Advice to Sufferers
or, Seasonable Counsel
Bunyan’s counsel to the suffering as to the blessing of bearing a burden for righteousness’ sake; the assurance that all our sufferings are ordained by God for our good; that all fears about their outcome may be relieved by the awareness of God’s faithfulness to us; God’s goals in permitting pain, temptation, and persecution.
About the Author
- Advertisement by the Editor
- To the Christian Reader
- Advice to Sufferers
- First, The Duty to which Sufferers are Directed
- Second, A Description of the Persons who are Directed to Commit the Keeping of their Souls to God
- The Will of God means His Law and Testament
- The Will of God Means His Order and Designment
- Third, The Good Effect of Committing the Soul to God’s Keeping
John Bunyan (1628-1688) was born at Elstow, England, about a mile from Bedford, and became one of the most influential authors of the seventeenth century. Few writers in history have left such a wealth of Christ-centered writings.
Bunyan’s moving conversion is recorded in his Grace Abounding to the Chief of Sinners. While walking the streets of Bedford, Bunyan heard “three or four poor women” sitting at a door, “talking about the new birth, the work of God in their hearts, and the way by which they were convinced of their miserable state by nature. They told how God had visited their souls with His love in Christ Jesus, and with what words and promises they had been refreshed, comforted, and supported against the temptations of the devil.”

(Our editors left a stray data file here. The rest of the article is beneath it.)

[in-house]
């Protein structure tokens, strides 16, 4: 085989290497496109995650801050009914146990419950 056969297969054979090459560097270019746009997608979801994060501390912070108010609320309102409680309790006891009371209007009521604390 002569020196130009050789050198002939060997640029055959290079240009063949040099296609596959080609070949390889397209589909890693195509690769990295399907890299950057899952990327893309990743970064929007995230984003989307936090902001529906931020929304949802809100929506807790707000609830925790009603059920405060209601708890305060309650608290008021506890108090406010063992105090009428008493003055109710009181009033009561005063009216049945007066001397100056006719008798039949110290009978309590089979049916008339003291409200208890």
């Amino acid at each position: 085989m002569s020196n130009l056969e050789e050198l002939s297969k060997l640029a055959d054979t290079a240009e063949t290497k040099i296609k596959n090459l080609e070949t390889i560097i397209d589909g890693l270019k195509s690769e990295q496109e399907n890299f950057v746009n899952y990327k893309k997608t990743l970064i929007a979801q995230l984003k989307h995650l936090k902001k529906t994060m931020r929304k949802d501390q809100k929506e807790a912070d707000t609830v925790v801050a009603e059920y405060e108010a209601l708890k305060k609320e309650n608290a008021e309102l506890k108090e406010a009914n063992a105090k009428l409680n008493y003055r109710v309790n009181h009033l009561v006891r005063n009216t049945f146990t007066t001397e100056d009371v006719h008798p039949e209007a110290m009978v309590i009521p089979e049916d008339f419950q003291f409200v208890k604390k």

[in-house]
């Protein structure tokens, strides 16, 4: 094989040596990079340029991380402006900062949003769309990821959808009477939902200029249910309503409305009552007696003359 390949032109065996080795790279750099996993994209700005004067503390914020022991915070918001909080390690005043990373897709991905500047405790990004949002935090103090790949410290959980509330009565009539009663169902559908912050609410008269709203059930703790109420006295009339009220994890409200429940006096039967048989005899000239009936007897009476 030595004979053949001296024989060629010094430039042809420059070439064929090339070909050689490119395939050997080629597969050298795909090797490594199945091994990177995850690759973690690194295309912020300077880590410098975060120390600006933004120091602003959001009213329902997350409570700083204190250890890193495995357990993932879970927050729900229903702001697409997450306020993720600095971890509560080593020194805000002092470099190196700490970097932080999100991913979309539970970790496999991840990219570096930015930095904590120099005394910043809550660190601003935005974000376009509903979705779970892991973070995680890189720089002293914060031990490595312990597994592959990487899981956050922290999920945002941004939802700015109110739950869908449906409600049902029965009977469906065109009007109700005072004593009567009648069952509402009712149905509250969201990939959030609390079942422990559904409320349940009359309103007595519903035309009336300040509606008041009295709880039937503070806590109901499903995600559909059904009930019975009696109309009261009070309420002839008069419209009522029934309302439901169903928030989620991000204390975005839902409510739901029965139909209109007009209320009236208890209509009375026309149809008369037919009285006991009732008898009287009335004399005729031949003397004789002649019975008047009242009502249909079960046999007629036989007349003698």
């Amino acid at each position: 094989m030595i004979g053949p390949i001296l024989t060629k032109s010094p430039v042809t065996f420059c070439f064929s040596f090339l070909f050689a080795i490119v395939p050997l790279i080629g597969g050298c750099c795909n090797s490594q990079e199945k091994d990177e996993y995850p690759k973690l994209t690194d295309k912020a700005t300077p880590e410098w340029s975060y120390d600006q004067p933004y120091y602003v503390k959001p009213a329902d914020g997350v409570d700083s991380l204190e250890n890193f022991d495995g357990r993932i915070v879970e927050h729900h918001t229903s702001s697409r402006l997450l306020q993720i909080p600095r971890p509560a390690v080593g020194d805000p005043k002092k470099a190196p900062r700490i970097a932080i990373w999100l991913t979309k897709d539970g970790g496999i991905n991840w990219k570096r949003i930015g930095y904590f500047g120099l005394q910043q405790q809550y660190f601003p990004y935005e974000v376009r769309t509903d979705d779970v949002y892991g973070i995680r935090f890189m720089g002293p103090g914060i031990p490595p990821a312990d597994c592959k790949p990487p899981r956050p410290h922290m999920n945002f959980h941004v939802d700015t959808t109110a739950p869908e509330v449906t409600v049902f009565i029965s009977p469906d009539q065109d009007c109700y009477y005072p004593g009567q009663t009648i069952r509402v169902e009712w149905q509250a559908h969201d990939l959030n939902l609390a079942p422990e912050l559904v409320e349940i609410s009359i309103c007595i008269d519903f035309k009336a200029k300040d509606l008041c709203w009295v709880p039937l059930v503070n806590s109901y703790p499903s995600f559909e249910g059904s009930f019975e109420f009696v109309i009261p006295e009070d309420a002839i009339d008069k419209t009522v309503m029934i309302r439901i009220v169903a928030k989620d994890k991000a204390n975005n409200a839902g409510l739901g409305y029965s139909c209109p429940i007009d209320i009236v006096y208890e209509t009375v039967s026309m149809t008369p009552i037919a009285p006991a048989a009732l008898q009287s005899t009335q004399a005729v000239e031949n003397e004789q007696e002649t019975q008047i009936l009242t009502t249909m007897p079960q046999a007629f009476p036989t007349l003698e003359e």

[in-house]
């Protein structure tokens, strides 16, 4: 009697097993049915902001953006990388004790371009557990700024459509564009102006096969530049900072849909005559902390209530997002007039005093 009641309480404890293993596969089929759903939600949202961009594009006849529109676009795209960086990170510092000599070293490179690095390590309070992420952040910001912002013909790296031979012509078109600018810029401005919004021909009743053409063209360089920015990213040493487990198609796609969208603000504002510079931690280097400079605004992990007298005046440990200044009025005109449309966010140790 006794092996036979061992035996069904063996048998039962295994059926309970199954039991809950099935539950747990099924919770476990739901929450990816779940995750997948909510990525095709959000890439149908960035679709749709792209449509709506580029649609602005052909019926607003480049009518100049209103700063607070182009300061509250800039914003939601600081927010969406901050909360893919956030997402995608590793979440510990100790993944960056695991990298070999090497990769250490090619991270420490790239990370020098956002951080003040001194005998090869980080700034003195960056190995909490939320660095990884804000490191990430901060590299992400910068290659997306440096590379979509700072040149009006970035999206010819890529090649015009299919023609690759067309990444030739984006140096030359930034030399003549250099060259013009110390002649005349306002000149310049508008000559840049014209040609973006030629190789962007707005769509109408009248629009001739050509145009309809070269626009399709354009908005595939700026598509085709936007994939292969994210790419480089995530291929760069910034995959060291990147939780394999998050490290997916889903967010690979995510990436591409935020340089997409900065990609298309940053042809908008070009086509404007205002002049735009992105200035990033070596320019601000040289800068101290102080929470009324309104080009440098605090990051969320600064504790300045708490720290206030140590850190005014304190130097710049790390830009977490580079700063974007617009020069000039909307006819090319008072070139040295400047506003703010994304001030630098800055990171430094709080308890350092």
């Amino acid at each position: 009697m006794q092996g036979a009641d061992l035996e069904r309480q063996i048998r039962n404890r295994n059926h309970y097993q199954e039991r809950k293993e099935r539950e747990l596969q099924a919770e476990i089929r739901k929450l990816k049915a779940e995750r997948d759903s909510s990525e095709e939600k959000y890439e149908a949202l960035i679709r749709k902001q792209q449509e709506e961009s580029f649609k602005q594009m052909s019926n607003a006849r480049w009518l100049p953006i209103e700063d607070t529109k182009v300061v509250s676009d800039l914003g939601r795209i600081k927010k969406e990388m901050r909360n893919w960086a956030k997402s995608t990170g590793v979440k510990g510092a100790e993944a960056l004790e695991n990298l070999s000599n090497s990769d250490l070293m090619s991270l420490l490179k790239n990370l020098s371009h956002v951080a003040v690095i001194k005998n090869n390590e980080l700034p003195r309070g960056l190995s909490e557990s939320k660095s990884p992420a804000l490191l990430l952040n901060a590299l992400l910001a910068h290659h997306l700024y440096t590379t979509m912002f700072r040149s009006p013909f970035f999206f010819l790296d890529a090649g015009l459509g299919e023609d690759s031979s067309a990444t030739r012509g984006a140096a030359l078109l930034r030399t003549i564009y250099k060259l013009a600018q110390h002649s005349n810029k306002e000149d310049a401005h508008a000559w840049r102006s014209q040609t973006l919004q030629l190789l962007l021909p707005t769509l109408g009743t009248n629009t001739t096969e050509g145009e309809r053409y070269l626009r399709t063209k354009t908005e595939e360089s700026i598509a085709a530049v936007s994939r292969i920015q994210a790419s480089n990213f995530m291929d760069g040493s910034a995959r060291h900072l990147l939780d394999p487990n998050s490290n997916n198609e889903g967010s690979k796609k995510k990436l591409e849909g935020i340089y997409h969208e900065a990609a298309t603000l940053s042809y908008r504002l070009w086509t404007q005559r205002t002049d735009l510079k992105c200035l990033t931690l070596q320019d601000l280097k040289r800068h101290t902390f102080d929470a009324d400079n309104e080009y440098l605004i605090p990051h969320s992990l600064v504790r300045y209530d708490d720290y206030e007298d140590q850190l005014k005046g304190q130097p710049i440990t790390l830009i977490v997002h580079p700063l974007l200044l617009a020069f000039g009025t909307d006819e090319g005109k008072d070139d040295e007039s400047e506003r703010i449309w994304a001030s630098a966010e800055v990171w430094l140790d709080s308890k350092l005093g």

From these godly women Bunyan learned to despise sin and to hunger for the Savior. Later, while passing into the fields, he recounts, “This sentence fell upon my soul, ‘Thy righteousness is in heaven’…for my righteousness was Jesus Christ Himself, the same yesterday, today, and forever.” Then “his chains fell off,” and he went home rejoicing.
Preaching and Arrest
In 1655, Bunyan was called to preach the Gospel of Jesus Christ. Bunyan was arrested November 12, 1660, for preaching without the approval of the Anglican Church. He was charged with “teaching men to worship God contrary to the law” and was in jail more than twelve years.
His most well-known work, The Pilgrim’s Progress, was written while in the Bedford jail. During Bunyan’s lifetime there were 100,000 copies circulated in the British isles, besides several editions in North America. It has been continuously in print since its first printing. Bunyan’s remarkable imagery was firmly rooted in the Reformation doctrines of man’s fallen nature, grace, imputation, justification, and the atonement–all of which Bunyan seems to have derived directly from Scripture.